Learn how to handle conflict in the workplace and beyond
Karen Collins, M.S.W., L.I.S.W.-S.
Licensed Independent Social Worker
Conflict can arise even in the best of circumstances. Learning to minimize and channel conflict in the workplace and beyond requires understanding, knowledge and skill. Difficult situations can arise, tempers may flare, personalities can clash, lifestyles can differ, work styles can differ and yet it is possible to maintain a healthy and positive work and home environment.
It is impossible to avoid all conflict and disagreement in the workplace and at home. In fact, it might not be good to avoid disagreement, because it can be a good thing. Some people think an absence of conflict in a marriage means the relationship is solid. Not necessarily. A lack of conflict can mean one person is passive and the other controlling in making decisions.
It really comes down to the way the conflict is handled. Are there personal attacks? Is there a winner and a loser? Or, is the conflict discussed and resolved in a way that preserves the integrity of each person? Do both people get a chance to give input and remain open-minded to the other person's opinion? If there isn't a compromise, is it an acceptable decision to both parties? In other words, nobody walks away feeling belittled, disrespected or personally attacked. Both parties might not fully agree with the outcome, but both parties understand the rationale and feel that they have been heard and are taken seriously as a full partner in the process.
Conflict can help people become aware of problems, enabling them to look for productive solutions. Try to view conflict as a chance to learn and grow on two levels: First, it's a chance to find a better solution to the issue at hand; and secondly, everyone involved can learn how to handle conflict to become a better partner, co-worker, friend and leader.
Here are some ground rules for effective, positive and healthy conflict resolution:
- You must be respectful, even when you feel frustrated. Avoid name-calling and personal attacks.
- Maintain emotional control. In other words, do not react emotionally, even when you are angry. Do not yell or raise your voice. Speak calmly and wait for the other person to finish his or her thought.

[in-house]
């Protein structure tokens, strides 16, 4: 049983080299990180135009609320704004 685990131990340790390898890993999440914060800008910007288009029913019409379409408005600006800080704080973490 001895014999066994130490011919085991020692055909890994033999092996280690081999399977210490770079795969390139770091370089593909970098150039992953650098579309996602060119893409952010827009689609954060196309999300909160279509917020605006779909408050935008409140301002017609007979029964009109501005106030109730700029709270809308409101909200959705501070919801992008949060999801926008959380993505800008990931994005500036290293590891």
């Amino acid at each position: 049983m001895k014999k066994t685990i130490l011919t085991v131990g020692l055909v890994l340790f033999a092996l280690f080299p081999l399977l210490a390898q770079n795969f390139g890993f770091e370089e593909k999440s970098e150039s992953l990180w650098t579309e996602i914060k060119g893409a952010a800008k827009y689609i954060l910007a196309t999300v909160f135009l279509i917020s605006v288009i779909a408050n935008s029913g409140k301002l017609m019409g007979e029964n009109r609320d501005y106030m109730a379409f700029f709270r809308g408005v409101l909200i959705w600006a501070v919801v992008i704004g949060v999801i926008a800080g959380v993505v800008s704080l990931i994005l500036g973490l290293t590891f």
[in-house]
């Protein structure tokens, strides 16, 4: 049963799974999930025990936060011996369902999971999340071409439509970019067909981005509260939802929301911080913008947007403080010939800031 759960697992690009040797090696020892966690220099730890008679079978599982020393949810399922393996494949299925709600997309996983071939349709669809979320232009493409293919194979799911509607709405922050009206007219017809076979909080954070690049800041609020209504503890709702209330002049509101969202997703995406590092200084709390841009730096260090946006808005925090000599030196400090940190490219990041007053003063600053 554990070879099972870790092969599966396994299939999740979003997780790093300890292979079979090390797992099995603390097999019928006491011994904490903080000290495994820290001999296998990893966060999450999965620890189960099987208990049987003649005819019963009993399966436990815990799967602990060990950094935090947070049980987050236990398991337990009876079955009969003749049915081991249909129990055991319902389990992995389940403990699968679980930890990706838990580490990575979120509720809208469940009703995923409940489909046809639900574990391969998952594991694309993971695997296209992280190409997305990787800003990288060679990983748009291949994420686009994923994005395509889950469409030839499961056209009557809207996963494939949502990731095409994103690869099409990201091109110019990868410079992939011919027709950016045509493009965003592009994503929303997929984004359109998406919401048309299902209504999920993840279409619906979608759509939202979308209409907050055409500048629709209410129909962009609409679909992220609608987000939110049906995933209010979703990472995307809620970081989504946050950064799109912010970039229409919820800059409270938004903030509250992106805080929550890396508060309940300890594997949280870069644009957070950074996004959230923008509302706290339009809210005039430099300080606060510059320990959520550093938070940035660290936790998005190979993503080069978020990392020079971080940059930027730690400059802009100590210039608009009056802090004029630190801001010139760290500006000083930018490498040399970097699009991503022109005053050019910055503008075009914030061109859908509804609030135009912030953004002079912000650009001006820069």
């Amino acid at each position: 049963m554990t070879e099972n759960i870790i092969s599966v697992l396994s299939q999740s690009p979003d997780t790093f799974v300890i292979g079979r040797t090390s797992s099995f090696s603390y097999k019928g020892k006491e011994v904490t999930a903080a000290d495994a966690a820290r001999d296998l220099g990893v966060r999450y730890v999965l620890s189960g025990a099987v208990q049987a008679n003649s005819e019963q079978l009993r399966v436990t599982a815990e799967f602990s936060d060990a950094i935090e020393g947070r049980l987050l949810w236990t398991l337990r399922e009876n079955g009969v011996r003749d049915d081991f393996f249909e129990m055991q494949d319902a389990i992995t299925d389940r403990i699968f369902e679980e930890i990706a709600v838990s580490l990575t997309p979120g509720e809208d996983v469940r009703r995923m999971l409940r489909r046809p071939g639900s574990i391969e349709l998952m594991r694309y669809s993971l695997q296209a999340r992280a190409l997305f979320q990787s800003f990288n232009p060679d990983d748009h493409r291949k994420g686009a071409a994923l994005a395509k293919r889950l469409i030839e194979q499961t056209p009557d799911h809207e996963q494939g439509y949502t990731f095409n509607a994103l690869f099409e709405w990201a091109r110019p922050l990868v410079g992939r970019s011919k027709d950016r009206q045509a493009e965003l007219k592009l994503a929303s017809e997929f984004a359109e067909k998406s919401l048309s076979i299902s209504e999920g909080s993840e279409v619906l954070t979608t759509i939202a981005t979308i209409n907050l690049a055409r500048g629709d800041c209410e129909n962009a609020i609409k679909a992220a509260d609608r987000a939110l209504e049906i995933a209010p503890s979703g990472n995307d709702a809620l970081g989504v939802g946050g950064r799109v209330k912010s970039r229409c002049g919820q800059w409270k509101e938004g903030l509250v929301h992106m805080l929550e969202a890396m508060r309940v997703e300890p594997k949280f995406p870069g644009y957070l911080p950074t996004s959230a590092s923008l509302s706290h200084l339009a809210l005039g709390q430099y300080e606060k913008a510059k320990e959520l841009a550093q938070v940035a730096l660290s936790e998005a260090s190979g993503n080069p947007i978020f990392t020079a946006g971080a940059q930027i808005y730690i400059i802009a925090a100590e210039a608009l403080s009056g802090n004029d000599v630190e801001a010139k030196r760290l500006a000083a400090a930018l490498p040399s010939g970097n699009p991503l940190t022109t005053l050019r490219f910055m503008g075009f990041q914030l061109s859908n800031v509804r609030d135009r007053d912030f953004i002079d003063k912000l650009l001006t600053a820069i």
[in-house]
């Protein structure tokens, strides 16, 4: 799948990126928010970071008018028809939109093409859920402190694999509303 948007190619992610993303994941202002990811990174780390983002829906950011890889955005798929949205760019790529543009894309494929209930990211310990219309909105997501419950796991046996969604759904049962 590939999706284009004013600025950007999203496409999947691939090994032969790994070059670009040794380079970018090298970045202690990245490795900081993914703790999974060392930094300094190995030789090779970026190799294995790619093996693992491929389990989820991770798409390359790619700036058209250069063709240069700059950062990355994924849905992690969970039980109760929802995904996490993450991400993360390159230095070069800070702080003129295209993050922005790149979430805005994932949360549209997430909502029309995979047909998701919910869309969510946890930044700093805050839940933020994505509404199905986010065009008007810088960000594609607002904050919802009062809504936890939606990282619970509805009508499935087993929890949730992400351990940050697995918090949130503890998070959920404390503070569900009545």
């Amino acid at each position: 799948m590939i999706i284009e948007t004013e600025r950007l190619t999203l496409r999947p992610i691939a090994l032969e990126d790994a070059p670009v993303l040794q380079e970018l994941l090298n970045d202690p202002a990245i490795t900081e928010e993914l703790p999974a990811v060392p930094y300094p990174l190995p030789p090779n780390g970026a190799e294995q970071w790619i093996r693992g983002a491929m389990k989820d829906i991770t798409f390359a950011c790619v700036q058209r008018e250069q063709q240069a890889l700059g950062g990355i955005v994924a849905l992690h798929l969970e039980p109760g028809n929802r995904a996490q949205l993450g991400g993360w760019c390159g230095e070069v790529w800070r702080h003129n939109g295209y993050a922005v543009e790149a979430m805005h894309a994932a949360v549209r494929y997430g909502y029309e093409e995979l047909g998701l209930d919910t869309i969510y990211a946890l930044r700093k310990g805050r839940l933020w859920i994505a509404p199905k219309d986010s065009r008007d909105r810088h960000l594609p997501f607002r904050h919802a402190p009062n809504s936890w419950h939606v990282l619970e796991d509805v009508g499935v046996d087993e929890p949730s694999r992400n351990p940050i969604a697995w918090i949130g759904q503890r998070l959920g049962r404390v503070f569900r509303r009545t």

- Discuss controversial topics in a more structured setting and stay focused by thinking through your points and issues before broaching the topic.
- Work to understand and show appreciation for the other person's view. Do not think about your response while the other person is talking - listen to what he or she is saying.
- Communicate honestly and openly. Avoid shutting down and making any type of derogatory body language. This includes rolling your eyes, sighing, etc.
- Try to be objective and open-minded. You probably haven't thought of the issue in the same way he or she has.
- Express your concerns and issues constructively. Identify your needs that are unmet and your concerns as items, not as demands or accusations.
- Place your focus on solutions and not past indiscretions. In other words, do not try to place blame for the situation or past problems.
- Try to look for solutions that meet the needs of everyone involved. Look for a common ground and build on that.
- Realize every discussion, disagreement and conflict can help you improve as a person and a professional. Try not to take the conflict personally. Do not waste your energy on anything other than taking the positives from the situation. Holding a grudge is a terrible waste of your precious energy!
It is difficult to be in a personal relationship with someone who is keeping score of all of the things you did or didn't do. It is essential and it is your responsibility to make your needs known to that person. The same is true in the workplace. It is important to do your job well and be supported in your role. Again, as an employee, co-worker and professional, it is your responsibility to make your needs known so they can be met.
Occasional disagreements and conflicts arise. You can reach a positive outcome by keeping these ground rules in mind and by learning from each experience.